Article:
Combining cutting-edge research, provocative videos and thought-provoking articles and reports, the new Web site stopandfriskinfo.org was launched recently by John Jay College’s Center on Race, Crime and Justice (CRCJ).
The site was developed and is being overseen by Professors Delores Jones-Brown of the Department of Law, Police Science and Criminal Justice Administration and Brett Stoudt of the Department of Psychology. Jones-Brown was the CRCJ’s founding Director and is currently a Faculty Research Fellow with the Center.
Funded by the Tides Foundation as part of its Funds for Fair and Just Policing, the new Web site works closely with Communities United for Police Reform (CPR), a consortium of academics, grass roots organizations and advocacy groups. The Marijuana Arrest Research Project at CUNY’s Queens College is also a partner in the CPR consortium. In addition, the site includes links to numerous organizations with kindred interests or agendas, including the New York Civil Liberties Union, the Center for Constitutional Rights, the Consortium for Police Leadership in Equity, the Public Science Project, the Sentencing Project and the Urban Institute. “The site is an essential resource for providing and publicizing factual, scientifically valid information about current stop-and-frisk policing practices,” said Professor Jones-Brown. The site also includes videos, scholarly articles and public policy reports on the legality, effectiveness and impact of stop and frisk-related policing, along with alternatives to current practices. There are international articles and policy reports, as well as a page through which scholars can submit their work for possible inclusion on the site.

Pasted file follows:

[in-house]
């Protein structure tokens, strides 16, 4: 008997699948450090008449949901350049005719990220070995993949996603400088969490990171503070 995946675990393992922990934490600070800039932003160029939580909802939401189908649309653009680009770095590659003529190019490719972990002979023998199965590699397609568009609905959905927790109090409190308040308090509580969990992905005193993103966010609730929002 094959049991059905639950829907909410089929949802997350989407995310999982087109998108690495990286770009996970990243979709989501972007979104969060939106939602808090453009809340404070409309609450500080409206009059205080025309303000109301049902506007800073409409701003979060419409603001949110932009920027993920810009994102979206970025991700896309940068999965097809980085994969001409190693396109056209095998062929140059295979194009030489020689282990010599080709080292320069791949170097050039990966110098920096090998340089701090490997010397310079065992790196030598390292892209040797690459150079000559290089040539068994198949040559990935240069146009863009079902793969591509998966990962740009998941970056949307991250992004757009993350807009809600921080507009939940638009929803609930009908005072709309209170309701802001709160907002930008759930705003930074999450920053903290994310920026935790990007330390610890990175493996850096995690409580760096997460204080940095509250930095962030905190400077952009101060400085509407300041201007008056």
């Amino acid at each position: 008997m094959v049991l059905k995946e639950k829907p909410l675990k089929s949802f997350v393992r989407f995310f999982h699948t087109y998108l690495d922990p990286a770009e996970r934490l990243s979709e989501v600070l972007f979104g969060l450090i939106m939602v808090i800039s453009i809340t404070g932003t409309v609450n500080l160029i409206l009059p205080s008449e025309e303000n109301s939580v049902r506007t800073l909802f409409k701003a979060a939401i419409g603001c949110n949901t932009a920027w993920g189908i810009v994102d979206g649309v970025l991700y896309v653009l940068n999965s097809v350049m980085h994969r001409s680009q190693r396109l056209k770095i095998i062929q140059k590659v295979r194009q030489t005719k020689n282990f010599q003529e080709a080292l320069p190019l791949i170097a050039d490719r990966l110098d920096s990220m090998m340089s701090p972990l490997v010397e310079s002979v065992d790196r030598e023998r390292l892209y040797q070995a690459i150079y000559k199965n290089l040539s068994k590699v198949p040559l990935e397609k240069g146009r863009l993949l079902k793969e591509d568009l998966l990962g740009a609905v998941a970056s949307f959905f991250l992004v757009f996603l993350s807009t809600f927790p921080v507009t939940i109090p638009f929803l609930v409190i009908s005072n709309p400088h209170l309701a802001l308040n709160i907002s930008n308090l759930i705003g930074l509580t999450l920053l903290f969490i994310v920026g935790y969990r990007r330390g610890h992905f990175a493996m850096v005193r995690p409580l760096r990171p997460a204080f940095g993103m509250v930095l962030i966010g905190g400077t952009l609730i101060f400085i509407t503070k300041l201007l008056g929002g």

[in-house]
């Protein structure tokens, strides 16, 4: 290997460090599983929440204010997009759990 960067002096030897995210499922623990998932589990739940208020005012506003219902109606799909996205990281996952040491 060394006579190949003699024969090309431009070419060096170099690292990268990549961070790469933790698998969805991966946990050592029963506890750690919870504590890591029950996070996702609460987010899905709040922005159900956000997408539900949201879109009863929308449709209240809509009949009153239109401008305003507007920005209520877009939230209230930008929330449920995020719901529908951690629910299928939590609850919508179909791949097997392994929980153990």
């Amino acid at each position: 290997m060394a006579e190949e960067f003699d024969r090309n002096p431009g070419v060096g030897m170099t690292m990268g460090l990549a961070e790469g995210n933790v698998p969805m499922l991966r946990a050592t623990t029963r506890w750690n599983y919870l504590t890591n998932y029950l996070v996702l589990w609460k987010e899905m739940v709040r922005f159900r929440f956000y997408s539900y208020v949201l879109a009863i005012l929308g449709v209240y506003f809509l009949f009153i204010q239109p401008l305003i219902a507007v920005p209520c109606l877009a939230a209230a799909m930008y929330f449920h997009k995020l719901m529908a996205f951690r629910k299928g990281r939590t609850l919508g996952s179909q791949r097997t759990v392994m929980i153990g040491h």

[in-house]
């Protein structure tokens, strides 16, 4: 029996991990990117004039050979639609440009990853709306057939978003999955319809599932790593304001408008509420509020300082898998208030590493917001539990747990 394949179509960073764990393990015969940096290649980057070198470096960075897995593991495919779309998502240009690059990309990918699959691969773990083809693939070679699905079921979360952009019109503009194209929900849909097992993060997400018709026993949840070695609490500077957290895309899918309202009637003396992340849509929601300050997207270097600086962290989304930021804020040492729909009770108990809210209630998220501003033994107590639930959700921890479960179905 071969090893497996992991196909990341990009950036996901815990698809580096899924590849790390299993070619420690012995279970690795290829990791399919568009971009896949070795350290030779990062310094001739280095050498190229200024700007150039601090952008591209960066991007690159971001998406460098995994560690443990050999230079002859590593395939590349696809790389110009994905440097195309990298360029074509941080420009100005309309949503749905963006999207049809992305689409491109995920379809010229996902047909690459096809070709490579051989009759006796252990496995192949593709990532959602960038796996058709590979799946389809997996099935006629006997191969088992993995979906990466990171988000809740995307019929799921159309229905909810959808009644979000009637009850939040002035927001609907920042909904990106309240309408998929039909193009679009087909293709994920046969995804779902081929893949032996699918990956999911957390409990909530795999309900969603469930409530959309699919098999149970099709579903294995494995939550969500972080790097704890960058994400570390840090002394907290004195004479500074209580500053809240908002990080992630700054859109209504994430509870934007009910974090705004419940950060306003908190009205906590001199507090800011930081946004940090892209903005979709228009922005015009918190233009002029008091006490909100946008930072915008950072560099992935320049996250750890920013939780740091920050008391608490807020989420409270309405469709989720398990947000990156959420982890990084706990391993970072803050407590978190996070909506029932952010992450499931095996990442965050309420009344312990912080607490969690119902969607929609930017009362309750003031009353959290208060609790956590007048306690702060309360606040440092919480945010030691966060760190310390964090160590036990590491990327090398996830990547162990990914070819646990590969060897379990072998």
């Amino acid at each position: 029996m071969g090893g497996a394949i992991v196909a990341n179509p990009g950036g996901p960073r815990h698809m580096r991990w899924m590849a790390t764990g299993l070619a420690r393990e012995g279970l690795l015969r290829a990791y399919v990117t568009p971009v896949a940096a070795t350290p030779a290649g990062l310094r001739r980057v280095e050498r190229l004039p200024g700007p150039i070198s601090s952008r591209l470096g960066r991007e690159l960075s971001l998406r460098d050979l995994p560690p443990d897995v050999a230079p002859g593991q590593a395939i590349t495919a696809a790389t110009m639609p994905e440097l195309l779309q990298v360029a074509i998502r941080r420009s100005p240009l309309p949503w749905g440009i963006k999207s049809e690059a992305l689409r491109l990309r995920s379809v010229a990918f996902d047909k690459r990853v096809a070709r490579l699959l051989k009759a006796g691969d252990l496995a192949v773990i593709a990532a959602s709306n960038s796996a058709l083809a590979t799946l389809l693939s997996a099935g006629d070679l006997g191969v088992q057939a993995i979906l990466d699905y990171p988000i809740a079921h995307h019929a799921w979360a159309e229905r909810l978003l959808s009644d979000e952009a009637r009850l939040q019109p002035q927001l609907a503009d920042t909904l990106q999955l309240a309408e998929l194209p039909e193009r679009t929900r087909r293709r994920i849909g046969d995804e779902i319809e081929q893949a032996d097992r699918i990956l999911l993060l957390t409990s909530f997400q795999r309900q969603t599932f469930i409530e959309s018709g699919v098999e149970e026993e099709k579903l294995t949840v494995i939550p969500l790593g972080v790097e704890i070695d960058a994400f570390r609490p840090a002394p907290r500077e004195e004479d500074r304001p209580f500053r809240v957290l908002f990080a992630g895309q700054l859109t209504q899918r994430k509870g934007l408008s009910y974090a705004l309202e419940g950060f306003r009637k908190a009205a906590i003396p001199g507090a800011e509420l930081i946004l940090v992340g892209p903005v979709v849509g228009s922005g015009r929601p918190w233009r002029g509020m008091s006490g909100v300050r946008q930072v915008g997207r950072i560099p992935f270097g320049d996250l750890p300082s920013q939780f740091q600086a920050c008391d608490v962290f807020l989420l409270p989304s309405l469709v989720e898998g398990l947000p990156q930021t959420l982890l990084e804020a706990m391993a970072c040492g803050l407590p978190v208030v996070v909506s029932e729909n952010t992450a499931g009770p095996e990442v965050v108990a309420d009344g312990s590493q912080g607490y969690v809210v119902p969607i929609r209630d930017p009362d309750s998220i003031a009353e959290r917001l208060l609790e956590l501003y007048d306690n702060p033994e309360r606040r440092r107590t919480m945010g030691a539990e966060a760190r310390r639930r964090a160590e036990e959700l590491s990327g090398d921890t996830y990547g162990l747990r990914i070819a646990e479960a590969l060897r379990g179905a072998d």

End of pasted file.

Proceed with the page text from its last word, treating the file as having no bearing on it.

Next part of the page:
Anchoring the Web site is the CRCJ’s newly revised report “Stop, Question and Frisk Policing Practices in New York City: A Primer,” written by Jones-Brown along with Stoudt and CUNY Graduate Center doctoral students Brian Johnston and Kevin Moran.
Professor Jones-Brown was recently quoted in the newspaper The Epoch Times on the subject of two stop-and-frisk reform measures under consideration by the New York City Council. One bill would create an inspector general for the New York City Police Department, a move Professor Jones-Brown says “would allow for another layer of protection to push back against policies deemed not morally right.”
To learn more about the new Web site, visit www.stopandfriskinfo.org.